I think that the impact of Andrew Luck at times does get a bit overstated, as he isn’t Superman. Even Tom Brady and Peyton Manning need adequate help around them to succeed and win championships.
That said, when you have a player who play at the highest level—especially at quarterback—you’ve got an advantage. Luck represents one heck of an advantage.
As we saw back when the Colts came back and beat the Chiefs in 2013, when you have Luck, you’re never truly out of the game. Luck can fire up an offense and fire them up even in the worst of circumstances. That doesn’t mean his teams can’t lose—but it does mean you can never count the Colts out.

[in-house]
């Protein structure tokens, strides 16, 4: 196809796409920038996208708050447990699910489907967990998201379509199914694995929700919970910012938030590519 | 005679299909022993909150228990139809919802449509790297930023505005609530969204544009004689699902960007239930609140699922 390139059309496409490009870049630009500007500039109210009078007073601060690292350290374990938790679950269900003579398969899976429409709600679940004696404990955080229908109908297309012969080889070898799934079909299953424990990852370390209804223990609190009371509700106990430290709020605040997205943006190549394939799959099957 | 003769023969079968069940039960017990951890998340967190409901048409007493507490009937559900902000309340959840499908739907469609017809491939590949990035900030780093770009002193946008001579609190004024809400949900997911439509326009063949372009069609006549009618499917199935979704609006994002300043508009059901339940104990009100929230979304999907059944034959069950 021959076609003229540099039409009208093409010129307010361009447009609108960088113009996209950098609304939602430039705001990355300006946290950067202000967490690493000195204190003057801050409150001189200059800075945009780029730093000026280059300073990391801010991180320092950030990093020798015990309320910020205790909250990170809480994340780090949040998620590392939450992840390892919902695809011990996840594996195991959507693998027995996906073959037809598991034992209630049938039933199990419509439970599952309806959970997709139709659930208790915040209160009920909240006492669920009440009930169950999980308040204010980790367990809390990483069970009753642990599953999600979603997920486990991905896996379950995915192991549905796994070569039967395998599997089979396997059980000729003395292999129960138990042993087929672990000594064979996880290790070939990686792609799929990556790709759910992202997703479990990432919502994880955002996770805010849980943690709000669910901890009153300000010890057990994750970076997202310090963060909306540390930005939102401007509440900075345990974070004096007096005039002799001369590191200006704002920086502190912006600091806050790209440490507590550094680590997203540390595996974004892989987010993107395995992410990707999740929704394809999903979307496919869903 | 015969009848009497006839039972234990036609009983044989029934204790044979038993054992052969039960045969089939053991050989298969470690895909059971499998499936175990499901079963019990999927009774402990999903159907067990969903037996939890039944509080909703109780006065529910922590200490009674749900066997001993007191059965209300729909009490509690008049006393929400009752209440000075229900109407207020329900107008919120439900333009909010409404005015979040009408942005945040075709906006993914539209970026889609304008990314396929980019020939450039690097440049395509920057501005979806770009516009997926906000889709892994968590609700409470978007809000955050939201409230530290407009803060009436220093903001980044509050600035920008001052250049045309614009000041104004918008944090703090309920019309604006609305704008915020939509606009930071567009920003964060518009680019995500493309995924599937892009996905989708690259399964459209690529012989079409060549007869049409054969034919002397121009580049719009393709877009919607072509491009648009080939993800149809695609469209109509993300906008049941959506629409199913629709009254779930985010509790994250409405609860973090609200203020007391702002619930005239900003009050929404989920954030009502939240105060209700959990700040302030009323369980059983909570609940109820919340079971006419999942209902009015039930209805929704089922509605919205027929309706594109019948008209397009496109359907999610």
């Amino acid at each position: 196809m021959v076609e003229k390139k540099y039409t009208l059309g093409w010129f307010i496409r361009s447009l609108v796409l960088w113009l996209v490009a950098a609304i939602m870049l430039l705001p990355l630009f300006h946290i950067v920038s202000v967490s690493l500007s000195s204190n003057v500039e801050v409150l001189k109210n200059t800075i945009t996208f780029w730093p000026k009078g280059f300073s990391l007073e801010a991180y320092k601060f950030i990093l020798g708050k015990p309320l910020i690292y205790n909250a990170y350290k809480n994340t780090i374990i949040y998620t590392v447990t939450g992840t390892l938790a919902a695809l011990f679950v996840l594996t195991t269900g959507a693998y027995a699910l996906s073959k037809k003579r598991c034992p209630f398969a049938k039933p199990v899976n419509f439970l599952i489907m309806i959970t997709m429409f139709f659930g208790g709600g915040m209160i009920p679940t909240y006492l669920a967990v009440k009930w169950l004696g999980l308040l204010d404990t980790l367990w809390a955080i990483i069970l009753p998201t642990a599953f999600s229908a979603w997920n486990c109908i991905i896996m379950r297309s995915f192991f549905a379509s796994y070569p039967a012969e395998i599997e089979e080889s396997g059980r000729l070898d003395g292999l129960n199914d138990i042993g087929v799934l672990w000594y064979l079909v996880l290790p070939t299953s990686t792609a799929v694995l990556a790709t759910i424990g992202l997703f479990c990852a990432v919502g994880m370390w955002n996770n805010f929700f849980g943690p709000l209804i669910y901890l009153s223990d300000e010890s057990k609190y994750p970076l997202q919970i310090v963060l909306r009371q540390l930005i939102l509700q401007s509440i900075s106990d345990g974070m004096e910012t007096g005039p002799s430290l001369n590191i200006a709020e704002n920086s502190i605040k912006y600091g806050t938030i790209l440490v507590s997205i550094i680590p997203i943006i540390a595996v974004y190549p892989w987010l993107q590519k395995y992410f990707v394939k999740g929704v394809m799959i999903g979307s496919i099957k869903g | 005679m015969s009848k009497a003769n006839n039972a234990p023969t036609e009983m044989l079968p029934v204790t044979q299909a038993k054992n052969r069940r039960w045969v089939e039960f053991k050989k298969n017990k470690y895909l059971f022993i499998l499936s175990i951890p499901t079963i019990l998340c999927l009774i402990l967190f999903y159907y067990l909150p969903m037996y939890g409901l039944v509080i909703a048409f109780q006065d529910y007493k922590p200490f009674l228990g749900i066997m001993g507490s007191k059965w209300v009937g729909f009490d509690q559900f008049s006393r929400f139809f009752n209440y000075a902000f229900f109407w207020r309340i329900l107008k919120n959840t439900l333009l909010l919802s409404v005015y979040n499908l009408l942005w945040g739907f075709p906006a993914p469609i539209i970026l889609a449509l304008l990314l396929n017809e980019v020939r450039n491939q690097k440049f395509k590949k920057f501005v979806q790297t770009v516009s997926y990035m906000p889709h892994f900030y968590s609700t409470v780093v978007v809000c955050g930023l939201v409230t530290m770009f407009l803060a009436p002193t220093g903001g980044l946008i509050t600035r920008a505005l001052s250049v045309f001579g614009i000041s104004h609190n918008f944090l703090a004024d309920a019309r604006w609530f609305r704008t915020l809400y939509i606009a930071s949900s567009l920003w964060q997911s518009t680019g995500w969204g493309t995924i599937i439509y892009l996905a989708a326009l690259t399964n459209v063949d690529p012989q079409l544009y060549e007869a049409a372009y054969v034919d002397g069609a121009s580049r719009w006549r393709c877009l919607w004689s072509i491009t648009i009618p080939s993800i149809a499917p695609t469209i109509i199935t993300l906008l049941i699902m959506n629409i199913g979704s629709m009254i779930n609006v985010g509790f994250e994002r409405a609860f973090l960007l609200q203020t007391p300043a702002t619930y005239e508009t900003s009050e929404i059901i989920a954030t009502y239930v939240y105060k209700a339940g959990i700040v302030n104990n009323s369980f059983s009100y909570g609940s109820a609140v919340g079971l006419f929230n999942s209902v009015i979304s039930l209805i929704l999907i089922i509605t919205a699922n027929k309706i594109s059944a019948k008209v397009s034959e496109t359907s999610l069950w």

Luck is also a player who can elevate the level of guys around him when it comes to receivers. Of course, that doesn’t mean he can turn me into a Hall of Famer (although for the right amount of money I’m willing to try) but he does get more out of many receivers than all but the best quarterbacks can.
Sure, T.Y. Hilton might have been a stud with anyone—though as he was drafted in the third so I’m pretty confident few saw his production coming—but he got career highs from Donnie Avery and kept Reggie Wayne relevant longer than anyone expected.
And that was with no run game to speak of and a poor offensive line.
As long as Luck is playing for the Indianapolis Colts, the team should be considered contenders for a Super Bowl. This year is just like the last few as far as Andrew Luck is concerned—he’s a huge advantage for any team and will keep the Colts in every game.
Next: Relatively weak AFC